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Friday, April 1


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A review of Milwaukee Ballet by Jim Higgins and the Journal Sentinel.

"Kaleidoscope Eyes" featured two world premieres. "Addendum," choreographed by Garrett Smith, winner of last year's Genesis competition, paired nine dancers with tiny chairs — perhaps the size kindergartners would sit in. The chairs served as partners, props, anchors, pitons, occasionally even weapons, for dancers in solid-colored hoodies. They moved, often briskly, to recorded music by composer Zoe Keating, who layers and samples her cello playing to create something exciting and propulsive. (I'm guessing some Beatles fans will be adding her music to their iPods this weekend.) Marc Petrocci and Garrett Glassman danced an entertaining duet tinged with humor — like so many male relationships, a shifting blend of affection and tussle.
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The Cleveland Orchestra and the Joffrey get together to present a Bartok program.

With the orchestra's upcoming "Bartok On Stage," a new collaboration with Chicago's Joffrey Ballet, the conductor will get exactly what he's always wanted in this realm: to preside over a high-level dance production, to do justice to music he feels is underappreciated.

"It's long been a wish of mine, to do ballet with a great company," said Welser-Most, a noted conductor of opera. "When it comes to ballet, there's so much great music. Only so much of it almost never gets performed."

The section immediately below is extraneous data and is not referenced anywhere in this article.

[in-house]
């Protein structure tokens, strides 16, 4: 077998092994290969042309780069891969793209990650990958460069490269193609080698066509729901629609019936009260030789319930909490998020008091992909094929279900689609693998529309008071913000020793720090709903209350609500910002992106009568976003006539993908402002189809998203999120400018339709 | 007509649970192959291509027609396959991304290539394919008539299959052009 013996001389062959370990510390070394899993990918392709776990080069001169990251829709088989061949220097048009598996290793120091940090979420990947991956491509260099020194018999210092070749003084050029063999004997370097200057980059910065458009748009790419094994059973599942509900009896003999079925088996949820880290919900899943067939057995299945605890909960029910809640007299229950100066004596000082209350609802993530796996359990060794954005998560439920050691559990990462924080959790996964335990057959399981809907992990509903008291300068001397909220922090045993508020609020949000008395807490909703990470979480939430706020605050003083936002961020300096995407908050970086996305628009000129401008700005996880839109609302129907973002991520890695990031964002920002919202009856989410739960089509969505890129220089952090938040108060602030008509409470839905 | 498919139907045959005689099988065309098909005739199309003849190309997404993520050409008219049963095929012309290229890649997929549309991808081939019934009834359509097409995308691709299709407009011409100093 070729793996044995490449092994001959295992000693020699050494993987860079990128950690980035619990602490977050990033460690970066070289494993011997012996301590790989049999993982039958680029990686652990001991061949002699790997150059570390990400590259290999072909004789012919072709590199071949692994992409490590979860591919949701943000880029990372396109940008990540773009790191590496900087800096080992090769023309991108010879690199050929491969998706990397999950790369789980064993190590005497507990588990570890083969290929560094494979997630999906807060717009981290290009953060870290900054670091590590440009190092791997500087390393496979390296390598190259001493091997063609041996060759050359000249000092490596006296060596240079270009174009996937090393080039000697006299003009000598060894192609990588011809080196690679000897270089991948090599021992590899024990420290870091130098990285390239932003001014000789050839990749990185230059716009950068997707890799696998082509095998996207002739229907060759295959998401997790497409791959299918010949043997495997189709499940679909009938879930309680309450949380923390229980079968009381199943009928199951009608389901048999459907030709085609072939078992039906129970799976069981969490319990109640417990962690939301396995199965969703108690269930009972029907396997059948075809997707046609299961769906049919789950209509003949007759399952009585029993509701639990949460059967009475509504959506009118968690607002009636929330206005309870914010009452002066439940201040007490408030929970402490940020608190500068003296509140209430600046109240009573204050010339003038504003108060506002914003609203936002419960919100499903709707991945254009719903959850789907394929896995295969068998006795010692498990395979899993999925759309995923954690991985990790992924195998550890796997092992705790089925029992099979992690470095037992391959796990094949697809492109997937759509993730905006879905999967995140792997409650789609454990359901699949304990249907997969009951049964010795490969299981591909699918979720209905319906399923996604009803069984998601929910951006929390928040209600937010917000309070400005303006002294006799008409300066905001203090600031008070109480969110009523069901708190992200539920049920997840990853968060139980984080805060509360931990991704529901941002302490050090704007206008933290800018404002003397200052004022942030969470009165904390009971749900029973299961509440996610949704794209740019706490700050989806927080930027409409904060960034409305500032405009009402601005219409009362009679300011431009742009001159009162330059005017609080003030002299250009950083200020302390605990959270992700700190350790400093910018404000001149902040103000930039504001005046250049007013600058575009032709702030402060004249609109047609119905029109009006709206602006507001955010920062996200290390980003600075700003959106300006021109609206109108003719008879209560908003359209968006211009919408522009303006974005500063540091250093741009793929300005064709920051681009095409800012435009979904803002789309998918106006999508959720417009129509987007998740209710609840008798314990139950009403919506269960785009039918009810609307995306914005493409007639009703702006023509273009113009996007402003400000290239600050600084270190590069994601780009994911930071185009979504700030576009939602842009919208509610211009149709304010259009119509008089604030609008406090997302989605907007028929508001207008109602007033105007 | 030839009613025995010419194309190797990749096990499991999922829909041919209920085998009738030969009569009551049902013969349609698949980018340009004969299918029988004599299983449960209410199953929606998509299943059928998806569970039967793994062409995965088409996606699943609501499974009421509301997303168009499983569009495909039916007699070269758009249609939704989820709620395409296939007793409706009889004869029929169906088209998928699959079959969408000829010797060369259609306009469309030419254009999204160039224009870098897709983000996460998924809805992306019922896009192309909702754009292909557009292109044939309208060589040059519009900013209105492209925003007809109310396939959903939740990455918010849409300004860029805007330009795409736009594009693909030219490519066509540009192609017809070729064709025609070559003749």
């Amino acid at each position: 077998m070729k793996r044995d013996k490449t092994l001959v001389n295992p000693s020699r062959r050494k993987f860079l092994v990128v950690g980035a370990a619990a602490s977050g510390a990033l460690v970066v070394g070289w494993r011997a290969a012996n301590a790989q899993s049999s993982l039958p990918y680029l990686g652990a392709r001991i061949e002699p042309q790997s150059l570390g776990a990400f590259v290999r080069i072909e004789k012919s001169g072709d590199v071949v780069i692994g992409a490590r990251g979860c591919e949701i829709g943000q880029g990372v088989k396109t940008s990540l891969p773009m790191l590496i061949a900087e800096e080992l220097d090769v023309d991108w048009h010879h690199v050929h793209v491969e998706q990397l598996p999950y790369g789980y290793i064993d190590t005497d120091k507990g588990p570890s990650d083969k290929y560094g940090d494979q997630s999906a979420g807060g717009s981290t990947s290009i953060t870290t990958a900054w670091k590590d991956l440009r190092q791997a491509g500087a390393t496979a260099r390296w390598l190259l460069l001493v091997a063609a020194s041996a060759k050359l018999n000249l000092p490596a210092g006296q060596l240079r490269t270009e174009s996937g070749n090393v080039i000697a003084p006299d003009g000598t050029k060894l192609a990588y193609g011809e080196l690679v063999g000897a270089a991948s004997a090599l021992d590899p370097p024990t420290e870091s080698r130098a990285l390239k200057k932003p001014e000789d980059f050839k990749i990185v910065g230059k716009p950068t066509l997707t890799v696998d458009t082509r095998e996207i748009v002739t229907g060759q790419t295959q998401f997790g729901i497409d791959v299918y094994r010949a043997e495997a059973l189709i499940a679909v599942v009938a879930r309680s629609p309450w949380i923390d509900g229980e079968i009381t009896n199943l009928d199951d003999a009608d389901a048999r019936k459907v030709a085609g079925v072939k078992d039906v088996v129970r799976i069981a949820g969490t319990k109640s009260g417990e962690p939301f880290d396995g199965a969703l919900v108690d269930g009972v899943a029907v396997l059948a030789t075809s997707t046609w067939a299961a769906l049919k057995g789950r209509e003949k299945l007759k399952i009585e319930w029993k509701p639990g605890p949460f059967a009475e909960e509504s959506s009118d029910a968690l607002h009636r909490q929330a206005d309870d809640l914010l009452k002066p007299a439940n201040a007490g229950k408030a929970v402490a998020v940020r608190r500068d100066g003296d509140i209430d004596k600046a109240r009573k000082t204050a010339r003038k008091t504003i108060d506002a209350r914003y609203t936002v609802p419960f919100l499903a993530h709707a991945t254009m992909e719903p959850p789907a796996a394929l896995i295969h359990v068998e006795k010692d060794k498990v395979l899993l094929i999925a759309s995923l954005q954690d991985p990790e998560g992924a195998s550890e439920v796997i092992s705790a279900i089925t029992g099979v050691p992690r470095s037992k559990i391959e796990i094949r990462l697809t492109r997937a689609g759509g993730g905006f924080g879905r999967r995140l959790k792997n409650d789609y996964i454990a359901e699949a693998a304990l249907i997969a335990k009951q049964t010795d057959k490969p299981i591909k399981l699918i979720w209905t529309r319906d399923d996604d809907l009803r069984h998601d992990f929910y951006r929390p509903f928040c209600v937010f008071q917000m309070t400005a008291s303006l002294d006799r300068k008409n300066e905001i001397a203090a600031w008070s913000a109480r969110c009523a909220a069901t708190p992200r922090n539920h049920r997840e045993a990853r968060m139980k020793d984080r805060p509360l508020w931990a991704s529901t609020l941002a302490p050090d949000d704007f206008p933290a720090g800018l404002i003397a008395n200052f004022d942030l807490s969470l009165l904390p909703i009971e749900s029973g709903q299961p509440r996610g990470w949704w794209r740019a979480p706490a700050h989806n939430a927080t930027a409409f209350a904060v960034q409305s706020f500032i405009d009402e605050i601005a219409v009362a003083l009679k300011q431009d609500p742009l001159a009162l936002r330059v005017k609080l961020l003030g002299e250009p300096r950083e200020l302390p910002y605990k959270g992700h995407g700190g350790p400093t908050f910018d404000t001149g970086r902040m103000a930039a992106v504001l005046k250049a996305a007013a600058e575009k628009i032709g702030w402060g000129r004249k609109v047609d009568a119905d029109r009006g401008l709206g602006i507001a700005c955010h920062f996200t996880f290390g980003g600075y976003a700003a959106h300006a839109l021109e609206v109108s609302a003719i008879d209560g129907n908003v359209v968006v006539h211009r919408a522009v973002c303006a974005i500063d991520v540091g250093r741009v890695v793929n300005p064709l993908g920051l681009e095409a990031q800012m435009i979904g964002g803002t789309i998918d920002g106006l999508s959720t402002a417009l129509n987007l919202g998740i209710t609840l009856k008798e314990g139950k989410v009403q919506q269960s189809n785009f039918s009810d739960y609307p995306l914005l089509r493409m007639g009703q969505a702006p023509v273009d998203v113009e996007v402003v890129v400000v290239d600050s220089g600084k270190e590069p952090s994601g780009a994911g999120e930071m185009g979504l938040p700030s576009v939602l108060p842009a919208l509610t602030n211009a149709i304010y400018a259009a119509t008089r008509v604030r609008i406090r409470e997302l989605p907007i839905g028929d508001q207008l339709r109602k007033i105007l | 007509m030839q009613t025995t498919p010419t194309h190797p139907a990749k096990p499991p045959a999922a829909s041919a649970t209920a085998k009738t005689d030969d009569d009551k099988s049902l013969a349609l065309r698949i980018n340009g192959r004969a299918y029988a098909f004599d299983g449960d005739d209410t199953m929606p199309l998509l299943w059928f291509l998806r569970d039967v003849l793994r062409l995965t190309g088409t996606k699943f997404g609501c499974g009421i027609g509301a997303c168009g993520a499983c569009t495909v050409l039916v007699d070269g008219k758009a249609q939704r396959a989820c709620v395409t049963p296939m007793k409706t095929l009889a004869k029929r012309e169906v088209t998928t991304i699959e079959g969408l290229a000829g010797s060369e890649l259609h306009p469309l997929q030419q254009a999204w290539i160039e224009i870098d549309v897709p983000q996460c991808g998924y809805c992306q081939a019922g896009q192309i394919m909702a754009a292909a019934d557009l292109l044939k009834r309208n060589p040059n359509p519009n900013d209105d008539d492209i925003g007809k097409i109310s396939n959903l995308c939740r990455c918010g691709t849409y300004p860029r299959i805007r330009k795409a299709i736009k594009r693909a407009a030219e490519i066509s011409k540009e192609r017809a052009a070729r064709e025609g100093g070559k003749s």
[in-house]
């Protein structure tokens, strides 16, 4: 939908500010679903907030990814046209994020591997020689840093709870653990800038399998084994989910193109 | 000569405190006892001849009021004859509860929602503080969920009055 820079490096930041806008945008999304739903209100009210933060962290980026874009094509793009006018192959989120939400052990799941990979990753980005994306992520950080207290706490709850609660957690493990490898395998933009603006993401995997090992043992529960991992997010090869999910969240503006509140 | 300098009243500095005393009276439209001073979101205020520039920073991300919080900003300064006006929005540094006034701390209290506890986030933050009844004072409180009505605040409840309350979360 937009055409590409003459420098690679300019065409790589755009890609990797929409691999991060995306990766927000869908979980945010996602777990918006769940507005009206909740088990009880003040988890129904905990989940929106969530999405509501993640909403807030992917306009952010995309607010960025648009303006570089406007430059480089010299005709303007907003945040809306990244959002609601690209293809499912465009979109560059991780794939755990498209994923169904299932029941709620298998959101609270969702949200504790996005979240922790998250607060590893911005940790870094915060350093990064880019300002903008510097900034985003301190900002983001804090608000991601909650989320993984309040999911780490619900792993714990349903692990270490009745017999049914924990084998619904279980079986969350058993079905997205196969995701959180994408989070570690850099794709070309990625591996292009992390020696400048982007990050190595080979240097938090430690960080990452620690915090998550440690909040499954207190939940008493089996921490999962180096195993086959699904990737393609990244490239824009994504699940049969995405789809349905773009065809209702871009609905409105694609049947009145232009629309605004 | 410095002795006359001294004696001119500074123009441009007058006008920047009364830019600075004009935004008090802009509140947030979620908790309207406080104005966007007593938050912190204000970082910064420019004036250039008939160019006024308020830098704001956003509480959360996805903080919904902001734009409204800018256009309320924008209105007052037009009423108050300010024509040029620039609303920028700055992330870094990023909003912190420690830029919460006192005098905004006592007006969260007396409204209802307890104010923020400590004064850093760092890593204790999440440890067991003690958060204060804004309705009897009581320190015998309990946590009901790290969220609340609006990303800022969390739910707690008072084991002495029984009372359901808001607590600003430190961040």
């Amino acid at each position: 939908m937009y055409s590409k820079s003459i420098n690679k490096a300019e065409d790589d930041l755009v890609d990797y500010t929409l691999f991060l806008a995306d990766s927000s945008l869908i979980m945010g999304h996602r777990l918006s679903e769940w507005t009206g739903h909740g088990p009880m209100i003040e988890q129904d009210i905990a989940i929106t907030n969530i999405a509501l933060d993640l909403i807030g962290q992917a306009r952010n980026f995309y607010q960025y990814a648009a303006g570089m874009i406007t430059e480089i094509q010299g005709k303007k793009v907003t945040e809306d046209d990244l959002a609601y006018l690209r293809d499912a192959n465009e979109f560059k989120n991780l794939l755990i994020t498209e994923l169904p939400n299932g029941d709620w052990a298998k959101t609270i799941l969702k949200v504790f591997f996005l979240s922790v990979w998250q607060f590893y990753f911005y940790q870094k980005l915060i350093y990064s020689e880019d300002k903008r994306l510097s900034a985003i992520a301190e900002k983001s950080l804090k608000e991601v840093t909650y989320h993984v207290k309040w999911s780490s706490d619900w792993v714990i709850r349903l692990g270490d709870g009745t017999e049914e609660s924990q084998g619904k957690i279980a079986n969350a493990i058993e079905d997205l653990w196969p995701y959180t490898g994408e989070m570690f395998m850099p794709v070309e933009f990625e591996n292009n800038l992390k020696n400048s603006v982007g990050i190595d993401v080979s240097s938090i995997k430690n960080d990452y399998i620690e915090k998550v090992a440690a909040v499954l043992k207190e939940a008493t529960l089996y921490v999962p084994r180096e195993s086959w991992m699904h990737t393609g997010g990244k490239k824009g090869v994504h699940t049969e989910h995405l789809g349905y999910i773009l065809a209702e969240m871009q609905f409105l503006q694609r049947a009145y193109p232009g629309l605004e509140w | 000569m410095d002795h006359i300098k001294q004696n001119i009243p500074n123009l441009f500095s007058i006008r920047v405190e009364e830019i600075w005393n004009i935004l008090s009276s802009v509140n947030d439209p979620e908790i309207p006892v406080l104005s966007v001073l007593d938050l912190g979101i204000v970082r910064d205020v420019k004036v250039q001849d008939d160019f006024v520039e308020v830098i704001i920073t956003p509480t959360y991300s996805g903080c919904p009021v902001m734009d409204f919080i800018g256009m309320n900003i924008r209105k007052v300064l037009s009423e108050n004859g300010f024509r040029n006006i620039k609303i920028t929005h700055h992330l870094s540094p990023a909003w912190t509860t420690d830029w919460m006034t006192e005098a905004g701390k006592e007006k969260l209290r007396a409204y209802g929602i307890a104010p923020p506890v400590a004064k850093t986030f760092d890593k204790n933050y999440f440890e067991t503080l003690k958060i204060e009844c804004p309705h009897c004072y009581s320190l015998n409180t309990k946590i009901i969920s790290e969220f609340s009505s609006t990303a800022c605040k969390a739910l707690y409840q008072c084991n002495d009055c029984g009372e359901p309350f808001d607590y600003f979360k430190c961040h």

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Ballet Idaho presents "The Sleeping Beauty."

And in Ballet Idaho’s April 8-9 production of the show, Anastos says the company is adding the perfect Aurora, Elizabeth Barreto.

“This girl was born to dance this role,” Anastos said. “She is Aurora.” He said he has never seen a dancer more suited to the part, comparing her to Margot Fonteyn, an English ballerina whose decades-long portrayal of Aurora is considered the standard for the role.

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An interview with Christopher Tierney, who is currently appearing in "Dirty Dancing."

....Tierney stuck with ballet for years, performing with Les Ballet Jazz du Montreal and Houston Ballet, then later joining the contemporary dance troupe Hubbard Street Dance Chicago. Years later, weary of the regimented world of ballet, he was ready for a change.

Tierney's relationship with director Julie Taymor (creator of the smash-hit musical The Lion King) from his work on the musical Beatles film Across the Universe helped land him a role in the Broadway show Spiderman: Turn Off the Dark. Just a few months into previews, Tierney fell 30 feet in an accident at the Foxwoods Theater, breaking 15 bones, including a hairline fracture in his skull and a bruised lung. Four months after the near-death fall, after surgeries and physical therapy, he was back in the theater flying as Spiderman.

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